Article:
The physical force used against us by the Secret Service charged with protecting the White House and a widely perceived “peace president” who has in reality escalated the war in Afghanistan and proposed the largest U.S. military budget since World War II, was a bitter but accurate symbol of violence in U.S. society and foreign policy.
Carrying the Nonviolent Torch
Right now, a prominent Palestinian-American, Dr. Mazin Qumsiyeh, is under threat of harassment and possible detention by the Israeli military because of his organizing and advocacy of non-violent struggle against the ongoing Israeli occupation of Palestine. Dr. Qumsiyeh is a former member of the Peace Action Education Fund board of directors.
Unfortunately his situation is far from unique among practitioners of nonviolence worldwide, in large part because nonviolence is so effective. If one looks at almost all of the struggles for freedom and social justice from Gandhi’s campaign to liberate India from British colonialism right up until today, nonviolence is almost always a central part of such struggles, and it works far better than violent resistance.
In the U.S., peace and justice activists utilize nonviolence in our advocacy of an end to the U.S. occupations of Iraq and Afghanistan, in calling for the global abolition of nuclear weapons, and in cutting our gargantuan military budget (nearly three-quarters of a trillion dollars annually) in order to fund human and environmental needs.
Anything I have to say about nonviolence pales in comparison to Dr. King.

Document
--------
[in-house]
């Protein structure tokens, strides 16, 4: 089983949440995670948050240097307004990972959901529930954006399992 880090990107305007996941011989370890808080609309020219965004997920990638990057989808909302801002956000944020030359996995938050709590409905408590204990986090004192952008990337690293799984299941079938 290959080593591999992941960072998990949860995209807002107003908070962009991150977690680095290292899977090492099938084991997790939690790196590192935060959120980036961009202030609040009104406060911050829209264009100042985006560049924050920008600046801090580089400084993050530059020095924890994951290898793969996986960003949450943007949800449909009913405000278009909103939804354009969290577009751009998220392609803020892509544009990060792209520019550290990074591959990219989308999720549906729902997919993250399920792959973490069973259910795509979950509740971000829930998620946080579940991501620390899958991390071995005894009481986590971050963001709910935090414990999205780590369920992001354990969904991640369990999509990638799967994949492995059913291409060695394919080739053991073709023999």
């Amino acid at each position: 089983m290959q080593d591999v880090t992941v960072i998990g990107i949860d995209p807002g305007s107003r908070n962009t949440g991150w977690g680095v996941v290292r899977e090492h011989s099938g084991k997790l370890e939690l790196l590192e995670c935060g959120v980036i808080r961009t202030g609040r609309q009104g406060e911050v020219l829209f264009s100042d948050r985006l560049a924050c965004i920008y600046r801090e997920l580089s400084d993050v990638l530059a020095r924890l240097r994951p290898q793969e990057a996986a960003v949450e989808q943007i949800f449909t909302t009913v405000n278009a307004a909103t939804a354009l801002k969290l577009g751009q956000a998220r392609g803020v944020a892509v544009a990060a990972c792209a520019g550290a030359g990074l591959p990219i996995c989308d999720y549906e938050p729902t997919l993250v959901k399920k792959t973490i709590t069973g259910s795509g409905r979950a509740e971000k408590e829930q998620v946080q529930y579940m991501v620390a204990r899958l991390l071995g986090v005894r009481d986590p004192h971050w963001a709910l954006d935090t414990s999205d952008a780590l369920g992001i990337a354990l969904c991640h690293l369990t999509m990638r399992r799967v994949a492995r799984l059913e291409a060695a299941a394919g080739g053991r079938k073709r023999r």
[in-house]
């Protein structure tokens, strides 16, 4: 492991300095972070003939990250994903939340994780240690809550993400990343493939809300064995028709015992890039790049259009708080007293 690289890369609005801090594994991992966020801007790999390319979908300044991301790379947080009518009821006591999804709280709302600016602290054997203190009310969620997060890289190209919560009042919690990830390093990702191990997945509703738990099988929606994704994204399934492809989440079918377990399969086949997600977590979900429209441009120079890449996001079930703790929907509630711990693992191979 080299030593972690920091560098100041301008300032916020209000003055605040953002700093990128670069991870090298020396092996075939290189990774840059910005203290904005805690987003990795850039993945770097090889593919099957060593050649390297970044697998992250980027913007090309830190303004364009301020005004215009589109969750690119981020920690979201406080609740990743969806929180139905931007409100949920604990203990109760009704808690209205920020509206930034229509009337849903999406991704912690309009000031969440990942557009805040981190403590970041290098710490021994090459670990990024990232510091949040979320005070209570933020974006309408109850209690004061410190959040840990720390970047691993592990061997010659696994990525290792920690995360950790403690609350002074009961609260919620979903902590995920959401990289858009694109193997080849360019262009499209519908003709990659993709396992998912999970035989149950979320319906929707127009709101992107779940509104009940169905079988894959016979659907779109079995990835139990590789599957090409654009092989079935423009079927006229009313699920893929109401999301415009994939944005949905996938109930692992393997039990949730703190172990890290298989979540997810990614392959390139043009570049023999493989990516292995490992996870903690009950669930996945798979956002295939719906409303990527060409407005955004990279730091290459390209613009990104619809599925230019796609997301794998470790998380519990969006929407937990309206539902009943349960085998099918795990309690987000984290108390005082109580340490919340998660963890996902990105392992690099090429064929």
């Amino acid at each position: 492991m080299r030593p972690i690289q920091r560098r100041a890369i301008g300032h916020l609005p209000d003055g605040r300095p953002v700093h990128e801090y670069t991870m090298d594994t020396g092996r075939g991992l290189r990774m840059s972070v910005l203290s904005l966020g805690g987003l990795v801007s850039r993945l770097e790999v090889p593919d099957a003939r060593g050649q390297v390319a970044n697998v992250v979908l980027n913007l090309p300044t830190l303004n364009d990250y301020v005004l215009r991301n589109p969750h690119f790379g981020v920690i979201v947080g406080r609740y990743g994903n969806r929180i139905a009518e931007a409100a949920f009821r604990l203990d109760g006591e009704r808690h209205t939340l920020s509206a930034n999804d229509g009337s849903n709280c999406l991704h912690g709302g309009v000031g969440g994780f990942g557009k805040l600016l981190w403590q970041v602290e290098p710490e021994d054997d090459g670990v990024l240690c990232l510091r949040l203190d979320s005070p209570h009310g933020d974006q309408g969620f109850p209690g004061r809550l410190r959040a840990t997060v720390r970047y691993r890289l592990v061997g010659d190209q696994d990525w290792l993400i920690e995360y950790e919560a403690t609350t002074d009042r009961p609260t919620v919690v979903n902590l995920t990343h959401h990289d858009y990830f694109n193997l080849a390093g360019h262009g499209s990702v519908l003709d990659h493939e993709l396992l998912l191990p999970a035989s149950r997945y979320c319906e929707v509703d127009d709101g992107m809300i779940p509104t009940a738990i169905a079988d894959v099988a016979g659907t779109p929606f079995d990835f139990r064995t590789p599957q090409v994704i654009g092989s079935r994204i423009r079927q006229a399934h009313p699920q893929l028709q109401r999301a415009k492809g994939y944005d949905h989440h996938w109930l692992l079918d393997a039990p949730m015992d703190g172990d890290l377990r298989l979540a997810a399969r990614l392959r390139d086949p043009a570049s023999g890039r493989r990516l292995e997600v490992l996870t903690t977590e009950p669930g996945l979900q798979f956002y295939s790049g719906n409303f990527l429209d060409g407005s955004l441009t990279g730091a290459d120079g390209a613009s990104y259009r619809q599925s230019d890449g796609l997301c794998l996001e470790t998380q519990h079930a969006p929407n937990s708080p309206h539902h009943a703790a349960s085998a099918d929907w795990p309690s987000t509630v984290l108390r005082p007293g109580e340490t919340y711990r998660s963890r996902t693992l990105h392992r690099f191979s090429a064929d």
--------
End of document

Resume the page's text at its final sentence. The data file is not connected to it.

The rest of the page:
The following quote brings tears to my eyes nearly every time I read it, and it baffles me that anyone could not understand this profound, simple truth:
“The ultimate weakness of violence is that it is a descending spiral, begetting the very thing it seeks to destroy. Instead of diminishing evil, it multiplies it. Through violence you may murder the liar, but you cannot murder the lie, nor establish the truth. Through violence you may murder the hater, but you do not murder hate. In fact, violence merely increases hate. So it goes. Returning violence for violence multiplies violence, adding deeper darkness to a night already devoid of stars. Darkness cannot drive out darkness: only light can do that. Hate cannot drive out hate: only love can do that.”
Kevin Martin is the Executive Director of Peace Action and Peace Action Education Fund and has been a peace and social justice activist for 25 years. His writings have appeared in The New York Times, The Washington Post, The Nation and The Progressive.